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New Library for Emmanuel College, Cambridge

Cover project in hinge Magazine
Issue 198, February 2012

Photos: Nicholas Kane

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'London-based Kilburn and Nightingale Architects has produced this small-scale addition to the campus library at Emmanuel College Cambridge, easing it gently into a historic context in a way that respects its neighbours whilst stating its own character. Unlike the pre-existing structure in form, the new volume is an Alvar Aalto-esque, curvaceous, timber-clad amoeba amidst plenty of stone and brick surrounding it. It is very much an 'addition' to the main building, but benefits from the status, appearing something like a small jewel upon a larger dress.

The selection of wood as the dominant material, both inside and out, assists enormously in making th addition both deferential and special. It renders the cube-like form less heavy and, as it is perched at the corner of the linear library, makes it appear almost like a pavilion enhancing the precinct of the library and its garden. Vertically-orientated timber cladding is interrupted by large glazed windows and,on two sides, vertical slots running the full height of the building. These strips divide the carrels inside the library, and are whimsically finished with coloured glass panels, hinting at both tradition and intelliectual activity - appropriate for the programme and the place.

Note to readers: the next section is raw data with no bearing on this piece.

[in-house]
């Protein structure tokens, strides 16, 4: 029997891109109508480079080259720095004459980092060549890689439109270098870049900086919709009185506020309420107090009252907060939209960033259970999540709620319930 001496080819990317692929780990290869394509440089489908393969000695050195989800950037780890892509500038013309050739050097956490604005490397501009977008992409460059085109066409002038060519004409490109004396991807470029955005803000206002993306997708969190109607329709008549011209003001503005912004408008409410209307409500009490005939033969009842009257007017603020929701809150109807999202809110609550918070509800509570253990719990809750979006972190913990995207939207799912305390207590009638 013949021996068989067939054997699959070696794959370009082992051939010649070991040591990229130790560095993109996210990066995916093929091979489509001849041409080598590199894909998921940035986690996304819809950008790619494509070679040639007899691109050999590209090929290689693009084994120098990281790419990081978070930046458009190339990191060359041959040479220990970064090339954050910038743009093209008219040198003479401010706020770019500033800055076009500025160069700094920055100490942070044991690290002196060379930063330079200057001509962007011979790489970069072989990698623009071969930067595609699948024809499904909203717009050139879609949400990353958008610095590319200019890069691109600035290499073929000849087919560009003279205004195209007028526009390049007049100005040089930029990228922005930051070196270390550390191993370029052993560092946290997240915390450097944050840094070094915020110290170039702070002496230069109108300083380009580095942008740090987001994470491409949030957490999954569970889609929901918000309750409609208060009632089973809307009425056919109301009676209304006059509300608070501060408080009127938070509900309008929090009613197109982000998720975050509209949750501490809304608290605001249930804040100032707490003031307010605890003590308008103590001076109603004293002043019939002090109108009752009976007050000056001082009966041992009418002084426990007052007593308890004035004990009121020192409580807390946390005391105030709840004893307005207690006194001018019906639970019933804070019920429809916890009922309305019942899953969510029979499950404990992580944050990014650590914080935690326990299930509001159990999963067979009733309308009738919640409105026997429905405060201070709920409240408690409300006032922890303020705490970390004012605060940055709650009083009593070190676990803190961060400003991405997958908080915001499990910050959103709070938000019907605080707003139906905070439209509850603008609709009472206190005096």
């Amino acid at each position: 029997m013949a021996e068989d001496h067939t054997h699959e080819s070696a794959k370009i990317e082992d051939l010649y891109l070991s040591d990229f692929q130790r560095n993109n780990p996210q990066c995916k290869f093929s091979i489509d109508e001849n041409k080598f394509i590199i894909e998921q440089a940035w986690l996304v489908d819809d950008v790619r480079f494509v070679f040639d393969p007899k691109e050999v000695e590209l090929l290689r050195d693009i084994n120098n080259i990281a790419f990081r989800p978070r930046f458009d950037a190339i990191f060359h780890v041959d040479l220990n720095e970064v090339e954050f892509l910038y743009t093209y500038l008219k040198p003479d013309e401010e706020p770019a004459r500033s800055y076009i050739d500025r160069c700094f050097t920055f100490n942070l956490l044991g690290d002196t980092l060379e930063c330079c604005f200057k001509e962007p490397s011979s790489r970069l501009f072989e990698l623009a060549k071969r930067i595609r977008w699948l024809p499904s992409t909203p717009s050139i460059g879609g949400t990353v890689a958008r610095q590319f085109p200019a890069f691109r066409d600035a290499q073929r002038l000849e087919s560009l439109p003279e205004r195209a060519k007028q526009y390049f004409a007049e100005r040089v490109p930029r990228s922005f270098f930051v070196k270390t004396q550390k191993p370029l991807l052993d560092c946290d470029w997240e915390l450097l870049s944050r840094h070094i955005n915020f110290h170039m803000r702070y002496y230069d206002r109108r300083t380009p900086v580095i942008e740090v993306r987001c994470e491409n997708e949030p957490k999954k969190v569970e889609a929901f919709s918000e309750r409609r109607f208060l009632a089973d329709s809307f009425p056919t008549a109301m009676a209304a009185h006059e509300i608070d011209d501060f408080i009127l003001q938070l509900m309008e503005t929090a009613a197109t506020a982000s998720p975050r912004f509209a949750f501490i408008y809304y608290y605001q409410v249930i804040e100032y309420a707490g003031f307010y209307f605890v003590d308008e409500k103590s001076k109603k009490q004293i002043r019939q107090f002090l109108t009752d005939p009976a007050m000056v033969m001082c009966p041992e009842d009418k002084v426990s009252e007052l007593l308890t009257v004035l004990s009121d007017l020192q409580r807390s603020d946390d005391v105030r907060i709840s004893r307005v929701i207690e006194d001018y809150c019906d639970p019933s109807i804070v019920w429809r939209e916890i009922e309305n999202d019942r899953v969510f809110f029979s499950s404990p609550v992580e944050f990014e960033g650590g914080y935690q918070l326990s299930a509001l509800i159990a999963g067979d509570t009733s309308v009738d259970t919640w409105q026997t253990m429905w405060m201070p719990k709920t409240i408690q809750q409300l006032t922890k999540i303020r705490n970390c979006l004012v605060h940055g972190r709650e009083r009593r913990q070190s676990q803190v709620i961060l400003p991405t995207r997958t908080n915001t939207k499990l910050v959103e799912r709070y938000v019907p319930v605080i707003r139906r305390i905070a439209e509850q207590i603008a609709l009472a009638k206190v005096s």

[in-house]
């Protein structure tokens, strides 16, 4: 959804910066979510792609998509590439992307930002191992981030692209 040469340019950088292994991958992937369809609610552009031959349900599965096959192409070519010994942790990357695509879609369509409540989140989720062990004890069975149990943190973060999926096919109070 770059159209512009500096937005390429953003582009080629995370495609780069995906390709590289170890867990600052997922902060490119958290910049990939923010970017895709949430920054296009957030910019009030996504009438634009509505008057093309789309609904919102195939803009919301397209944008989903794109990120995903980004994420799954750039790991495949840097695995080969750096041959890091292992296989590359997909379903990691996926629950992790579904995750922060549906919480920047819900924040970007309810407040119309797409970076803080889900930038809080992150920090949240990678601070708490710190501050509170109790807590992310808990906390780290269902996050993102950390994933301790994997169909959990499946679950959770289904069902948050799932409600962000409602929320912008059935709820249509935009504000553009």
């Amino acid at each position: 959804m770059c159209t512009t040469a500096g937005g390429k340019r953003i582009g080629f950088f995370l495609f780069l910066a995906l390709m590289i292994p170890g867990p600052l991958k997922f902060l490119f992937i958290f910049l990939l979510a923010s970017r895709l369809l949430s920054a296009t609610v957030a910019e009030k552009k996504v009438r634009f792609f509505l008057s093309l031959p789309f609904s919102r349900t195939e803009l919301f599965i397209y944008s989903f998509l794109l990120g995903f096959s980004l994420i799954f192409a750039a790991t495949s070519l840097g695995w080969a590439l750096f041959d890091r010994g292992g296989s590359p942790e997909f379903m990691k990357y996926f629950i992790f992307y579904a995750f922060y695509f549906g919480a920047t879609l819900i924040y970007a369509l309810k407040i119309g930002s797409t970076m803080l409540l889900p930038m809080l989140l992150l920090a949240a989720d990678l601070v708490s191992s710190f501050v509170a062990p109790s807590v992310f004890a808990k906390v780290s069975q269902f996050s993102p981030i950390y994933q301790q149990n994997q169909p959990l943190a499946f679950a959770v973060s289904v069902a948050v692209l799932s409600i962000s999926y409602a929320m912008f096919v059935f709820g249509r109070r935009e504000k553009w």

'On the interior, the building is dominated by warm, inviting spaces at an alomst domestic scale, with abundant nooks to nest into with books or work to do. Plenty of natural light keeps things casual and user-friendly, and the palette of materials is contemporary and unfussy; this is unquestionably a place to do concetrated work in.

'Fitting a new piece into an existing ensemble of any historical merit is always a bit of a risk; there is an enduring challenge of balancing respect with statement, pride with humility. Somehow, the new Emmanuel College Cambridge library addition seems to get that just right. It is its own language, form and character, but doesn't try too hard to prove it.'